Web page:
By Samira Sawlani

I was too young to vote in the UK’s 1997 election, yet it comes to mind as being one of the first polls which held my interest.

This was largely due to the fact that the lead up to the polls was the dominant media story, those elections were the central topic in conversations adults around me were having, and despite my young age, I could feel the palpable energy around in a country which wanted change.

At the time of the 1997 elections, the Conservative Party had been in power for eighteen years, an era which spanned the premiership of Margaret Thatcher and the man who went on to succeed her, John Major.

By the time 1997 arrived I had managed to understand that for those around me, a Conservative win was unwanted and unlikely due to the party’s many scandals, problematic policies and a history rooted in prejudice.

Based on media coverage the perception of the party and its leadership was that of stagnant and without a vision for the future, the United Kingdom needed something new, a visionary leader, and that was what the Labour party was offering in the form of their leader; Tony Blair.

“Tony Blair was seen as a new kind of politician with enormous charisma, arguably the finest opposition leader of modern times”, is how the British Government website describes Mr Blair.

In the lead up to that election Blair campaigned ferociously “Tony Blair’s relentless tour of the country in which he visited 74 places in 60 constituencies during 34 days of campaigning, covering 9,168 miles by road, rail and air” stated one article in British newspaper The Independent.

He was everywhere.

The Blair version of The Labour Party had re-branded itself as ‘New Labour’, distancing itself from traditional socialist values, it was more centrist and aimed to appeal to ‘Middle England’, white collar workers, people whose values aligned with the Conservative Party, but were tired of its leadership.

To put it bluntly, the party’s preparation and campaigning for the 1997 election was an exercise in rebranding and marketing, and it worked.

Blair won the 1997 election with a parliamentary landslide, winning the biggest majority held by any government since 1935.

Ironically, in 2003, that same marketing prowess and usage of spin would see Blair convince Members of Parliament to support the UK joining the US-led invasion of Iraq, claiming that Iraqi leader Saddam Hussein had a weapons of mass destruction programme.

A move which saw the beginning of the end of his leadership, tarnishing his legacy and causing death and destruction.

It is for this reason that the 1997 election remains etched in my memory, because it raised questions regarding what shapes our voting behaviours and patterns.

Having watched news coverage of American Elections it always seemed as if there was so much emphasis upon the ‘image’ of a Presidential candidate, an almost celebrity element to it or a popularity contest.

That had never seemed to be the case in British politics, yet in 1997 there was The Labour Party, somehow trying to be sexy, shifting not only in policies but in actual ideologies in order to win votes.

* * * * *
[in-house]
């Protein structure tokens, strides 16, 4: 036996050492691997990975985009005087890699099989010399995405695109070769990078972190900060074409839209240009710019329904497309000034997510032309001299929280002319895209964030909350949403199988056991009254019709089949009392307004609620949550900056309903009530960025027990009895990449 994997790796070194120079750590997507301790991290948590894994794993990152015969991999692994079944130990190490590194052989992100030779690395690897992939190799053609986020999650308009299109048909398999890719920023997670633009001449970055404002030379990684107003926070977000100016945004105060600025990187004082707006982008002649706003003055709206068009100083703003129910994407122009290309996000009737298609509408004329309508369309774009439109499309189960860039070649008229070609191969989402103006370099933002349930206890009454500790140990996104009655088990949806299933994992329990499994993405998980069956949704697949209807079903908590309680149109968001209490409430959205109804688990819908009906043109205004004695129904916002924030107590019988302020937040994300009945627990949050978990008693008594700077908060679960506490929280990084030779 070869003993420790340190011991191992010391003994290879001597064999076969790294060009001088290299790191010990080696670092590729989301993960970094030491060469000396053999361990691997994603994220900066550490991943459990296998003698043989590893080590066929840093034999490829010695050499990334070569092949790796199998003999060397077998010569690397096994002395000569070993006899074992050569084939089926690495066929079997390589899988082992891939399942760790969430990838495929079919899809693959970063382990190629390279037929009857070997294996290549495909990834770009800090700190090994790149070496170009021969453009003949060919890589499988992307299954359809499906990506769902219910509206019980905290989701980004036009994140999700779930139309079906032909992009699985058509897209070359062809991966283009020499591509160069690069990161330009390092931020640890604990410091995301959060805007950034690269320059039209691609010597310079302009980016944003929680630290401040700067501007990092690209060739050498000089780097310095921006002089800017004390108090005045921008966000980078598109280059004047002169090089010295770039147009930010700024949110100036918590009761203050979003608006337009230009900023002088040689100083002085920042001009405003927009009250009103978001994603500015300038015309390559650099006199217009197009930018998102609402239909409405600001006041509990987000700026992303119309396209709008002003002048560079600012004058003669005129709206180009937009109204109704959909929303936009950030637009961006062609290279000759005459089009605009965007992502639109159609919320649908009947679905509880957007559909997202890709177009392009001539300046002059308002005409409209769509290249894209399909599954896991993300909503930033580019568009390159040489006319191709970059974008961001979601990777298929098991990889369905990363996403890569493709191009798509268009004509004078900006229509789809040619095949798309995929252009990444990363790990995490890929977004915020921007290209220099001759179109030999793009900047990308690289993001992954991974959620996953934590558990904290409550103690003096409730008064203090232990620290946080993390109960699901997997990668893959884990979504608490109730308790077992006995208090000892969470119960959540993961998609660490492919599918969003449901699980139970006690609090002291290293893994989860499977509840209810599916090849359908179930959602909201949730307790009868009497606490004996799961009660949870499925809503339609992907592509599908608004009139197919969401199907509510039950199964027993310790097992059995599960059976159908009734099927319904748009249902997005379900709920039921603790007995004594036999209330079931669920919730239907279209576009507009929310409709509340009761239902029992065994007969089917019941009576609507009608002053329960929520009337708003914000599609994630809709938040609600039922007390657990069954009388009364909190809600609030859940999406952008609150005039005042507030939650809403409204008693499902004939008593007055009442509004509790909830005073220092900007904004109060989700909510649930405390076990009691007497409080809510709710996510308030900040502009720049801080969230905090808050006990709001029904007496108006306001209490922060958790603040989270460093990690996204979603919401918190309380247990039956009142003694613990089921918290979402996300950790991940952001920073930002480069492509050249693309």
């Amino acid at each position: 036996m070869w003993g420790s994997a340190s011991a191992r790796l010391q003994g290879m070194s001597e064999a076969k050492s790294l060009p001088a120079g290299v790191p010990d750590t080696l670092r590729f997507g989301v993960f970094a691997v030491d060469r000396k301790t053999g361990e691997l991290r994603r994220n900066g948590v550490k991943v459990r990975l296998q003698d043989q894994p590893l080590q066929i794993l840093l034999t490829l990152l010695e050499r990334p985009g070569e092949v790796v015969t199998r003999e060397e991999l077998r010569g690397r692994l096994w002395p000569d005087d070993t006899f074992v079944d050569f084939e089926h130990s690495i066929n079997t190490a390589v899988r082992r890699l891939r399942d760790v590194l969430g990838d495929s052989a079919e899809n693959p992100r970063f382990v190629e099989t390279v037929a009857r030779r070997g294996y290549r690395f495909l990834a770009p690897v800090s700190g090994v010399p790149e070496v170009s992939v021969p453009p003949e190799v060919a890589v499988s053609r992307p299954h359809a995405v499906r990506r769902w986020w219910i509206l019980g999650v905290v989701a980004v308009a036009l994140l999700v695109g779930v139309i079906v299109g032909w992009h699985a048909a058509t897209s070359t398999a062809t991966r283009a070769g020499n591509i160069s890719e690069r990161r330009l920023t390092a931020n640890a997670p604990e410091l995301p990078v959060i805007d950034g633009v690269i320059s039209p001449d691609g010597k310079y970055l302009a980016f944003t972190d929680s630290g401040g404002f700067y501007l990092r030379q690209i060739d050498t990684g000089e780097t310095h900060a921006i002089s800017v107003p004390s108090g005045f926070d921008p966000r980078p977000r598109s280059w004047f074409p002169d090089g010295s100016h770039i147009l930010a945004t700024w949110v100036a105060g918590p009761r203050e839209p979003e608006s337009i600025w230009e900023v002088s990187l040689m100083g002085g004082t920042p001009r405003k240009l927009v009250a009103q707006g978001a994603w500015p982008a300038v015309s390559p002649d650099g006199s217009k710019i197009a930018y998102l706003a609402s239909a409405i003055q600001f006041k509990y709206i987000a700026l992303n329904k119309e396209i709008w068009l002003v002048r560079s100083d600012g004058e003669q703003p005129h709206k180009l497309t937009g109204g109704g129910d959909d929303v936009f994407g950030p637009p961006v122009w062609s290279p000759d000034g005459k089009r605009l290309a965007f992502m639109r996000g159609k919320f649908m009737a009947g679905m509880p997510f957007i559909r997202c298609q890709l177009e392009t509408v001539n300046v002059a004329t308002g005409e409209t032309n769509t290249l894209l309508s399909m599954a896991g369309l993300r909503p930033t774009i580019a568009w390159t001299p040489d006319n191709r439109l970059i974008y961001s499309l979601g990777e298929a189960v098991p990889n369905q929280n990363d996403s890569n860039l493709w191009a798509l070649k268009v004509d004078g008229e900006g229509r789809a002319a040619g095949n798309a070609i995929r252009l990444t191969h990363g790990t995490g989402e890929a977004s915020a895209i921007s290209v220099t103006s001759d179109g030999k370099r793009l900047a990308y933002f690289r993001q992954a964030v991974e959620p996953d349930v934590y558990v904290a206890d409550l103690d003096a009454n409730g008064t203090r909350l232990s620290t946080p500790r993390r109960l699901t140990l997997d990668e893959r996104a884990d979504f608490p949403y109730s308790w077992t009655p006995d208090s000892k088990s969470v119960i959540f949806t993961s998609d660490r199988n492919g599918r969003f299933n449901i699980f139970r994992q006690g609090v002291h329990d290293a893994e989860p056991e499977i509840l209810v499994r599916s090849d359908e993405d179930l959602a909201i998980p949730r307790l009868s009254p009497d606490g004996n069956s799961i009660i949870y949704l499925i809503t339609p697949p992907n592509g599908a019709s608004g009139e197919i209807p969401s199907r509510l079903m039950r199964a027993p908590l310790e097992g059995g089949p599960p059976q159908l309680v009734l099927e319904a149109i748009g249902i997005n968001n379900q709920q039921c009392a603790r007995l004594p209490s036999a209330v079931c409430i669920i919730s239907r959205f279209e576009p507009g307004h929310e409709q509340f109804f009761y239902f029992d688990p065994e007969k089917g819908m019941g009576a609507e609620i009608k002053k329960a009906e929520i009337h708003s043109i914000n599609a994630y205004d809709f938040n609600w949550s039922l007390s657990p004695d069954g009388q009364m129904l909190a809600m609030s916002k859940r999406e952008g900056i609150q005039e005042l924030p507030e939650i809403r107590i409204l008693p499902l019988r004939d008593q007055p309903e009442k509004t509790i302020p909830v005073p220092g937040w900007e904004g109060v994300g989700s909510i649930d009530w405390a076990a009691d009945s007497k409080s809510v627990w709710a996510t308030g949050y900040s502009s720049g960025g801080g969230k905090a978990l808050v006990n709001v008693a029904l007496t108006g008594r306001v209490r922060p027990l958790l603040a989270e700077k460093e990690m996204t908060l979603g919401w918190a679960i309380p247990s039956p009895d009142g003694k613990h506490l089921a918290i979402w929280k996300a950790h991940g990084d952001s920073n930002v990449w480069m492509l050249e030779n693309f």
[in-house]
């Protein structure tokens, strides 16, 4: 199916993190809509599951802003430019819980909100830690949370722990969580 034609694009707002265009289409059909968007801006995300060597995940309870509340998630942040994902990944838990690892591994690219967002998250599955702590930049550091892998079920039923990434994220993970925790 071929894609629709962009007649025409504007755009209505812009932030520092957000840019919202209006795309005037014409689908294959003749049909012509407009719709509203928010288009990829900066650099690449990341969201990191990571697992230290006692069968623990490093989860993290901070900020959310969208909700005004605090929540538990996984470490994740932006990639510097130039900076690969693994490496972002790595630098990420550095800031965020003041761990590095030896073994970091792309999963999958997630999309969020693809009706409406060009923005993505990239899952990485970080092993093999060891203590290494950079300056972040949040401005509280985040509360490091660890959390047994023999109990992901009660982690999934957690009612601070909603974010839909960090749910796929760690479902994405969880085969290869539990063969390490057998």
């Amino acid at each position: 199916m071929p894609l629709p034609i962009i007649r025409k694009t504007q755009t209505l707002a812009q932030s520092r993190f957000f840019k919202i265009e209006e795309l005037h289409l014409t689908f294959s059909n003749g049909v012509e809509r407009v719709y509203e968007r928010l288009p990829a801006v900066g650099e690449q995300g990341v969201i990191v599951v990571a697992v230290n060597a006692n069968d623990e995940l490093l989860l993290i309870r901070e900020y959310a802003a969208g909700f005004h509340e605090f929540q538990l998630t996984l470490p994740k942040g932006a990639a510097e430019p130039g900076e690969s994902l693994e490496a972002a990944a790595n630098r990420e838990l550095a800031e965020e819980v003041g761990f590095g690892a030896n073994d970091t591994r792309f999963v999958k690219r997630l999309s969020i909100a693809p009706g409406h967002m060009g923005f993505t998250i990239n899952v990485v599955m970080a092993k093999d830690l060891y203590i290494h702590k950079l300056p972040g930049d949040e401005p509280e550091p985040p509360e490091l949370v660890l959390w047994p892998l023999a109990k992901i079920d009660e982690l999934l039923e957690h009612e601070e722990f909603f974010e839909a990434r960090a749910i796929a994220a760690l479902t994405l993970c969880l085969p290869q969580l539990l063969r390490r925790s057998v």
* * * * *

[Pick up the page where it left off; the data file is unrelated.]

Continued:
In my adult years I have followed, covered and observed elections worldwide and I still return to that 1997 UK poll as one which forms part of a lens through which I look at outcomes.

What determines how or even if we vote? Do we read manifestos? Do we base our decision on which candidate sits closest to the ideology we believe in? Do we look at the individual rather than party? What factor does the race, religion and socio-economic status of any given candidate play when casting our votes? And just how many of us can look beyond the spin? Beyond the sex appeal? Beyond the nice outfits, first-spouse and children by their side, their ability to stop at a stall in a market and eat a local delicacy like ‘the common man’, and ability to deliver goosebump inducing speeches?

In 2013 I was in Kenya for the Country’s general election.
This was to be the first under the new constitution which was adopted in 2010 and more importantly, the first since the 2007 post-election violence.

The election was set to be a close contest between Uhuru Kenyatta and his running-mate William Ruto and Raila Odinga and his running-mate Kalonzo Musyoka.

Ruto and Kenyatta were among four Kenyans indicted by the International Criminal Court for their alleged role in orchestrating post-election violence in 2007–08.

Despite this, they had been cleared by the Kenyan courts to vie in the polls.

Once more I thought back to those 1997 polls in the UK and wondered, what kind of campaign strategies would need to be adopted to see two people wanted by the International Criminal Court, win an election?

In the case of Kenya many political analysts cite voting along ethnic and regional lines as a practice among some parts of the population.
What would determine how people were going to vote this time round?

Much of the rhetoric around the polls was of Kenyatta and Ruto being portrayed as victims of the International Criminal Court, rather than the villains the case against them suggested.